Airbnb are accused of aiding and perpetuating ‘Israeli’ military occupation in the occupied West Bank over its decision to not delist illegal settlements.
Palestinians have condemned Airbnb’s decision to not delist illegal Zionist settlements in the occupied West Bank.
In November 2018, the rental booking company said they would remove over 200 Jewish homes, that had been illegally built on Palestinian land, following protests from Palestinian rights supporters.
However, on Wednesday, Airbnb announced that they “will not move forward with implementing the removal of listings in the West Bank from the platform”, after ‘Israel’ and the US filed law suits against the company. The US lawsuit had accused Airbnb of violating the US housing discrimination law, as did the Israeli lawsuit.
The move has angered both Palestinians and human rights organisations, who say the reversal represents a capitulation of the company, and such a move is helping to perpetuate the illegal military occupation of the West Bank and the oppression of Palestinians. They have also denounced the company’s decision to not take profits from the illegal settlements. This has led to an outburst on social media, with Twitter users using the #stolenhomes hashtag to condemn the decision.
In response, Omar Shakir, the Israel and Palestine Director at Human Rights Watch tweeted:
Disappointing @Airbnb decision reverses their stance to fully respect rights. Donating profits from unlawful settlement listings does nothing to remedy 'human suffering' they've acknowledged causing. By continuing to do business in settlements, they remain complicit in abuses. pic.twitter.com/0qAqgk5h7a
— Omar Shakir (@OmarSShakir) April 9, 2019
Saab Erekat, the Chief Palestinian Negotiator, said that Airbnb’s decision “signals the complicity of the company with the systematic denial of our inalienable right to self-determination”, and that its decision to not take profits “is nothing but a shameful attempt at whitewashing their complicity”.
A 2016 report, published by Human Rights Watch, found that businesses and companies that relocate to the West Bank and operate in the illegal settlements significantly contribute to the mass human rights violations committed by the Israeli military occupations against the Palestinians.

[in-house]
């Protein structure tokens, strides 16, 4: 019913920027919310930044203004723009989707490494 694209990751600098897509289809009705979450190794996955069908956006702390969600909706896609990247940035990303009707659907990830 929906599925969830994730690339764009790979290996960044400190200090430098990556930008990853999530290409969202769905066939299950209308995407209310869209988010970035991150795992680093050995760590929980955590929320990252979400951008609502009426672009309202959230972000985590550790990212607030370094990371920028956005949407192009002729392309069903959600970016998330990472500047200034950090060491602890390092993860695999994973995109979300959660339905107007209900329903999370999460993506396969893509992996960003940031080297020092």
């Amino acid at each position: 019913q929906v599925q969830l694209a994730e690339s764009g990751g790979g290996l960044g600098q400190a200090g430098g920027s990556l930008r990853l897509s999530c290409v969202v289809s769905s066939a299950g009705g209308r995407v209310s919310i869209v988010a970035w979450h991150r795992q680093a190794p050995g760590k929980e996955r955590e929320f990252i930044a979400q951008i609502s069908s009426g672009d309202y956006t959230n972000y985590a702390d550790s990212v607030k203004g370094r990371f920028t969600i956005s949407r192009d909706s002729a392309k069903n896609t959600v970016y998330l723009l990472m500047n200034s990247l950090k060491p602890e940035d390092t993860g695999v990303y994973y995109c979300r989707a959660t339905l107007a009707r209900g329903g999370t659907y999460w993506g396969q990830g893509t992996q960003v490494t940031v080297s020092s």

“Such businesses depend on and contribute to Israel’s unlawful confiscation of Palestinian land and other resources, and facilitate the functioning and growth of settlements. The businesses also benefit from these violations, as well as Israel’s discriminatory policies that privilege settlements at the expense of Palestinians…”
“By virtue of facilitating the settlement regime, settlement businesses, in Human Rights Watch’s view, contribute to the discriminatory system that Israel operates for the benefit of settlements. These businesses also directly benefit from these policies in myriad ways.”
Furthermore, the Centre for Constitutional Rights, which has aided the Palestinian landowners whose properties had been illegally listed on the rental site, has condemned the move, accusing the company of caving in to the bullying of illegal settlers.
“In backing down from its decision not to list properties in occupied Palestinian territory, Airbnb is in breach of its international human rights obligations, and is discriminating against Palestinians”, the centre said in a statement. They went on to add that “several of the Israeli-Americans who sued Airbnb helped establish the unlawful Jewish settlements in the West Bank in which the rental properties sit. They occupied the land with full knowledge that they were illegally constructed or seized.”
Airbnb’s decision to reverse its earlier policy follows the re-election of Benjamin Netanyahu as prime minister for a fifth term. Netanyahu is set to form a coalition made up of far-right parties and has promised to annex the West Bank.
All ‘Israeli’ settlements in the West Bank are illegal under international law and have received unanimous condemnation from the international community, including the United States, Israel’s closest ally.
The Oslo Accords, signed between Palestine and Israel in 1995, specifies that the West Bank and the Gaza Strip are for a future Palestinian state.
However, under the premiership of Benjamin Netanyahu, settlement building has expanded immensely, and many Palestinian villages and towns have been, and continue to, be demolished, with thousands of Palestinians becoming homeless.
The West Bank was captured by Israeli forces in the 1967 war, and now, over 600,000 ‘Israelis’ reside illegally on the occupied land.